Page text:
A Falmouth mother who failed to send her three children to school regularly has been sent to prison for 20 weeks.
Magistrates in Truro imposed the sentence on the woman, who has been prosecuted four previous times for similar offences, on Friday.
Despite these convictions, Kevin Hill, prosecuting on behalf of Cornwall Council, told the court their attendance had failed to improve and the three youngsters, aged 15, 14 and 6 years, had missed school on numerous occasions.
On the last occasion the mother was given 12 weeks imprisonment suspended for 12 months, but still failed to ensure that her children attended school.
She also failed to attend meetings with representatives of the Council's Education Welfare Service and her children's schools.
As a result the magistrates felt they had no option other than to invoke the suspended sentence as well as impose a further 8 weeks imprisonment for the new offence.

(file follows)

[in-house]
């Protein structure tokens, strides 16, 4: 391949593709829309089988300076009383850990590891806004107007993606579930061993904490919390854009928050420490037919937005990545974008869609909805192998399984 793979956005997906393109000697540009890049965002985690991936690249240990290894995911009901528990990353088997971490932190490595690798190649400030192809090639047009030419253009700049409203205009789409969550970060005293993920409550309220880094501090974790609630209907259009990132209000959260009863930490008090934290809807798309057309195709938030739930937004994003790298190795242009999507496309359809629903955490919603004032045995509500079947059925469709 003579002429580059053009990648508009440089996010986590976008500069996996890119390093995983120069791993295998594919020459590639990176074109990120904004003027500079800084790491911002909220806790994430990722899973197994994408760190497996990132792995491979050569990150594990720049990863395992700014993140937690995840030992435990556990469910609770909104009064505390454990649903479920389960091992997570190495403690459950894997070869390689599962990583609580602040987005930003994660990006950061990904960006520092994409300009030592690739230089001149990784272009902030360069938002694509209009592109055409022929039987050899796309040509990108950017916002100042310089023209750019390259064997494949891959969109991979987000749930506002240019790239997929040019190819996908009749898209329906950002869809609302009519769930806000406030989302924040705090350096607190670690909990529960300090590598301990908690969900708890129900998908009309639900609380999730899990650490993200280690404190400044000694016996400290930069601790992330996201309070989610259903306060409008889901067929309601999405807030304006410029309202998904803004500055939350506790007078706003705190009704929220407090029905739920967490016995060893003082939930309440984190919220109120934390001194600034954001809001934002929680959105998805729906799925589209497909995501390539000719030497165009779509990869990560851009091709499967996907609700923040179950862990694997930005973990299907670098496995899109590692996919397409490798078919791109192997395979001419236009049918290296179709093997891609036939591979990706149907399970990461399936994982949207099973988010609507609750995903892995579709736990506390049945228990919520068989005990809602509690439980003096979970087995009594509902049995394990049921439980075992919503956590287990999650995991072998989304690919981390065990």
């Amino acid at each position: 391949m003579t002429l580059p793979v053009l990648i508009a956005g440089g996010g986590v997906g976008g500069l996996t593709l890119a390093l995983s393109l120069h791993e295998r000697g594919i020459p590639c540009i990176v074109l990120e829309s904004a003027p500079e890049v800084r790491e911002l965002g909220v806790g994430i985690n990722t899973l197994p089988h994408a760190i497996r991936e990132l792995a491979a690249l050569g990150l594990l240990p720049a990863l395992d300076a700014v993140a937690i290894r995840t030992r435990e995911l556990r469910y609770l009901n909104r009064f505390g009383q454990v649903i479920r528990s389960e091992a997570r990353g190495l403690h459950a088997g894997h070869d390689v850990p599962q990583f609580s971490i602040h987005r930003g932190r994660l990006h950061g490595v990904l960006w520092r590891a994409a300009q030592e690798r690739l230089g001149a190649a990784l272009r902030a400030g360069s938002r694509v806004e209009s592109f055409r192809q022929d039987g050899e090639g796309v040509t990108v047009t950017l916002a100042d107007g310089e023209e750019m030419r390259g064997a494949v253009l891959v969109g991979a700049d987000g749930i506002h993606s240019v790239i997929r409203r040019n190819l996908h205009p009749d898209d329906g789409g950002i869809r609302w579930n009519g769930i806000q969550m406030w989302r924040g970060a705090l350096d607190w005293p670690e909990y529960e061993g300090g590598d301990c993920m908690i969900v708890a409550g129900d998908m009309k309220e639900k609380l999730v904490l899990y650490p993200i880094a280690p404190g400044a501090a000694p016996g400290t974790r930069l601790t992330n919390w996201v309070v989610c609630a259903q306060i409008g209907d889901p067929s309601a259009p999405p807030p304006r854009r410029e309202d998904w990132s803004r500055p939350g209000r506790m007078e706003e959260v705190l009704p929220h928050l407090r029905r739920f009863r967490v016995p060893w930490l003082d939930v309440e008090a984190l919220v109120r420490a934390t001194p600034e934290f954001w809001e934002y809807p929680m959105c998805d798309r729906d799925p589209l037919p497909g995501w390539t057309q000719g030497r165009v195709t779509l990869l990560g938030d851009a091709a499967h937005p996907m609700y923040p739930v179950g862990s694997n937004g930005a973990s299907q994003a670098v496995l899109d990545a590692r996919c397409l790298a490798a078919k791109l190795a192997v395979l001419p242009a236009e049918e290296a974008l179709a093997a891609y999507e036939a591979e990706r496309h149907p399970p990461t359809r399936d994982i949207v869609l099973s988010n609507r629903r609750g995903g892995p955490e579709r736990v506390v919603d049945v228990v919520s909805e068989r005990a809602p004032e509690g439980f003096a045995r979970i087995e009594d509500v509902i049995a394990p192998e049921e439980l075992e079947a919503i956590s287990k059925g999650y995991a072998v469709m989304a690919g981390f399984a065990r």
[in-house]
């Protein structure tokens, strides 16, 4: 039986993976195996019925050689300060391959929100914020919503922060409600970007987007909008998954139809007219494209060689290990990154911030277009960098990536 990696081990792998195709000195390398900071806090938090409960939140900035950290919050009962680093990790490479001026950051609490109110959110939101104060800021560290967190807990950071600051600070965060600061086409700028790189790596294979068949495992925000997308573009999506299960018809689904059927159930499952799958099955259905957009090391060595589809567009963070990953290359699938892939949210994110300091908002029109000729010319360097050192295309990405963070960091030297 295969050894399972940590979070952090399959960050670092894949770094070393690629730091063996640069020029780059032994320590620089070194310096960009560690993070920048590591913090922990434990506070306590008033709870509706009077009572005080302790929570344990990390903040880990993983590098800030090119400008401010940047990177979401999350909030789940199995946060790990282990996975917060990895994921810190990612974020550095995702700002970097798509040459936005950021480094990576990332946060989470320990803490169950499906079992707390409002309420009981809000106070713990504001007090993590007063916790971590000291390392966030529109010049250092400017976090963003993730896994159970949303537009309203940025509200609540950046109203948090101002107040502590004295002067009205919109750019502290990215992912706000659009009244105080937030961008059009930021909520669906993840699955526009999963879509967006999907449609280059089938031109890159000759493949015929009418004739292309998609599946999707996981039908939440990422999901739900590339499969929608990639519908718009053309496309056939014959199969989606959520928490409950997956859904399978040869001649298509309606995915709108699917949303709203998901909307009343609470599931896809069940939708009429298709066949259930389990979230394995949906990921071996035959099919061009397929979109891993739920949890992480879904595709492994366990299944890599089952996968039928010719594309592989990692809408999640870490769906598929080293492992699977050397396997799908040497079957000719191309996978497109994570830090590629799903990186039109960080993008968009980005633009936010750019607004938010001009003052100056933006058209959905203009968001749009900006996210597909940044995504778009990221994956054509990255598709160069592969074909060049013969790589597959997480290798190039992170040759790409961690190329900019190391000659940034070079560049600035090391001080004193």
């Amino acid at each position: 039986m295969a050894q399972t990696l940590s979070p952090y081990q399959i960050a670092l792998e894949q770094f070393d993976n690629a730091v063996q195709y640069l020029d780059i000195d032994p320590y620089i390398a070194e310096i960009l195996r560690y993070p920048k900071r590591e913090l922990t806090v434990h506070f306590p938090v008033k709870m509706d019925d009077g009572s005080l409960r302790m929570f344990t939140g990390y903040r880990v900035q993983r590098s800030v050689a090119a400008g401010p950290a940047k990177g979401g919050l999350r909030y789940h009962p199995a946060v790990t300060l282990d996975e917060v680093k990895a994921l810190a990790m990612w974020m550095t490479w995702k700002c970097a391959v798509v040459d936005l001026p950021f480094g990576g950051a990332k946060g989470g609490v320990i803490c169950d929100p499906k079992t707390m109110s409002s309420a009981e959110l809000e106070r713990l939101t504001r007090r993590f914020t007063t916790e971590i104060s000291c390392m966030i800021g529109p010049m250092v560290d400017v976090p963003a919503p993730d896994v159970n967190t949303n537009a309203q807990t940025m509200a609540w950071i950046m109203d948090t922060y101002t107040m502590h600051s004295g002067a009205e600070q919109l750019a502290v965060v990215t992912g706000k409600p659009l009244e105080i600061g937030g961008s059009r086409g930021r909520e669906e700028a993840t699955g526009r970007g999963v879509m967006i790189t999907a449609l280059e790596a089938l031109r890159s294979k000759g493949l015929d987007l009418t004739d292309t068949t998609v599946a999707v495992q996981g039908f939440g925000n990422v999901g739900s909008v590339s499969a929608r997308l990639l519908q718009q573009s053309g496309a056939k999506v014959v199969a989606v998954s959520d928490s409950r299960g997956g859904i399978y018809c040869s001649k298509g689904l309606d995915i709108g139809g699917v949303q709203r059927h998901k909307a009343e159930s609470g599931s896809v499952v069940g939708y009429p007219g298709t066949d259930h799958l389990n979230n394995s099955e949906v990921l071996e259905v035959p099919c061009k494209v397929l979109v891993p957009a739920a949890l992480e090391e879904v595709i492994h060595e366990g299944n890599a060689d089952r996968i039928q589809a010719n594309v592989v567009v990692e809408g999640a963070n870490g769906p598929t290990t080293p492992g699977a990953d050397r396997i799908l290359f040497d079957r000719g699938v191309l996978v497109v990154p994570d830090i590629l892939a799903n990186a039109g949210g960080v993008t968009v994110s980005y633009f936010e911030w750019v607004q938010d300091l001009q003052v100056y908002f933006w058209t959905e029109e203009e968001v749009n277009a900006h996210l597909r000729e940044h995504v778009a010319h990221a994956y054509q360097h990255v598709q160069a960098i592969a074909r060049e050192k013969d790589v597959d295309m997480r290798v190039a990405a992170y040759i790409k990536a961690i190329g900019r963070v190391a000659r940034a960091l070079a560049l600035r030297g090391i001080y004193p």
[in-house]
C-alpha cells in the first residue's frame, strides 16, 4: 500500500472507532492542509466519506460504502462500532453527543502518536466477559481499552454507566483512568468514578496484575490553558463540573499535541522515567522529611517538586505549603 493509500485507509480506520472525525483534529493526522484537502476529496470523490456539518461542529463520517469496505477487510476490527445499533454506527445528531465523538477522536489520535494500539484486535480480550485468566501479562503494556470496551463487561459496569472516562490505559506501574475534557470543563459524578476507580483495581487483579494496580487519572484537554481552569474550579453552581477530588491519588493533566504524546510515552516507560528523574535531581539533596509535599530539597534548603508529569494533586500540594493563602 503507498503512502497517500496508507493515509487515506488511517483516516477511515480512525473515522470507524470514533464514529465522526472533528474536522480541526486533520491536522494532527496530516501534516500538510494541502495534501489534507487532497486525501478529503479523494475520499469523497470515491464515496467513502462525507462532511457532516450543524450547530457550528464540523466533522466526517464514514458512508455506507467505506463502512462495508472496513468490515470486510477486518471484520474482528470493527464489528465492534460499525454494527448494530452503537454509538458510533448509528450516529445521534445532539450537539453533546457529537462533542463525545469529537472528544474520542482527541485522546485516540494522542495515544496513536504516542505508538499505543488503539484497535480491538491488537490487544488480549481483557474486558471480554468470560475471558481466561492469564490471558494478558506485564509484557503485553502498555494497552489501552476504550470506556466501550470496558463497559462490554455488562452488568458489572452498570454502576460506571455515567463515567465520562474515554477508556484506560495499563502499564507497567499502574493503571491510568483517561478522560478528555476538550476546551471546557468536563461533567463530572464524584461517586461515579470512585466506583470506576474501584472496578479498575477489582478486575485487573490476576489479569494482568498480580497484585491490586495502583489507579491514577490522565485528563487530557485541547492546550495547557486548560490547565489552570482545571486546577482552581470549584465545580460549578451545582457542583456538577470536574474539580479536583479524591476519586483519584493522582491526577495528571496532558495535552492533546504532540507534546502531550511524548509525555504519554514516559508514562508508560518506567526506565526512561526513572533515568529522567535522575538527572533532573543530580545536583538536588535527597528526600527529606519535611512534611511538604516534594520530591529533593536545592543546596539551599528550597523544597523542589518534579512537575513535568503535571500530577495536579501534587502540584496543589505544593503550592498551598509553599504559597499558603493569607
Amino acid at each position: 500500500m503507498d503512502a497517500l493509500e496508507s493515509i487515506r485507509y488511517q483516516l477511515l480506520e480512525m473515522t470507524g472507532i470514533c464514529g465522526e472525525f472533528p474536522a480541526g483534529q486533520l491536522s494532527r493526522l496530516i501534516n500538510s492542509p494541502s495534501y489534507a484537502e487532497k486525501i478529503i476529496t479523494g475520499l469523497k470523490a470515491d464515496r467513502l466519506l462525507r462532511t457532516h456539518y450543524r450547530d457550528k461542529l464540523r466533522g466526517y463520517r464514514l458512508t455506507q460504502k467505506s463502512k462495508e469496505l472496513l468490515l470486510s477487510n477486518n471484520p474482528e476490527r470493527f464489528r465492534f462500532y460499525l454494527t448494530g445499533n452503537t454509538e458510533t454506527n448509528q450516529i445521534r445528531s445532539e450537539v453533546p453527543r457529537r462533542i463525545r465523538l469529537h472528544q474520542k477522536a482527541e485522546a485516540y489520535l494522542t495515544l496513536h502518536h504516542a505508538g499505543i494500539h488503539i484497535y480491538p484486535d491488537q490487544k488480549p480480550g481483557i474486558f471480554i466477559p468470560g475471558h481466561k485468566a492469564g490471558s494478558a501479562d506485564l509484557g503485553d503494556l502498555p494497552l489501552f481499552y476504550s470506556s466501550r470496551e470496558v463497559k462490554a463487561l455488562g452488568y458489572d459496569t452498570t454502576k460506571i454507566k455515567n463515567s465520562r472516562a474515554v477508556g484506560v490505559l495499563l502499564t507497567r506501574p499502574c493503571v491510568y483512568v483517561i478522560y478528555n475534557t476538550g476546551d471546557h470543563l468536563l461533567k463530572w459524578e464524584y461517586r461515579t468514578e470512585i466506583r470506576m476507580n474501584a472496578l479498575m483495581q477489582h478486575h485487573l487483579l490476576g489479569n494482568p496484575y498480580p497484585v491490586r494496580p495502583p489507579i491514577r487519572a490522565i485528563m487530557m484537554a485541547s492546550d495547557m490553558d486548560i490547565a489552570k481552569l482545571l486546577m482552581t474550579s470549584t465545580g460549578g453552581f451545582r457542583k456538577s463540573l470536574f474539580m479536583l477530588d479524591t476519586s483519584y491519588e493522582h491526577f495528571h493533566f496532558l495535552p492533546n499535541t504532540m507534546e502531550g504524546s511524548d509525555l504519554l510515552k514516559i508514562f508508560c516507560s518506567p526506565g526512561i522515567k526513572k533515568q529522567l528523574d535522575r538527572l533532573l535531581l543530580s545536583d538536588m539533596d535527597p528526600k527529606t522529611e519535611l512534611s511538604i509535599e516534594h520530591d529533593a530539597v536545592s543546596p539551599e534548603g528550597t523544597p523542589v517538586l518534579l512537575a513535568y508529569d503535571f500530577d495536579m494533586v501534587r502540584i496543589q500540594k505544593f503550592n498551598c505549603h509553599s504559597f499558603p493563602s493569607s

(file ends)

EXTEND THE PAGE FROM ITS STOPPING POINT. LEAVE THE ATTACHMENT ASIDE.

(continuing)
John Heath, the Council's principal education welfare officer, said. "Most parents send their children to school regularly.
"It is crucial that we engage parents in ensuring their children go to school. As a local authority we are committed to raising attendance and tackling truancy."
Attendance levels in Cornwall are improving year on year, he said.
"Education welfare officers in Cornwall work closely with schools, parents and pupils to try to sort out attendance issues" he added. ""This may involve arranging home and school visits to discuss the situation.
"They will try to find out the reasons why the child is not attending school and take steps to try and get the child back into school. This includes offering support or signposting to other agencies. "
"Prosecution is a last resort when everything else has failed. Where parents are finally taken to court for school attendance offences they do run the risk of being fined or sent to prison."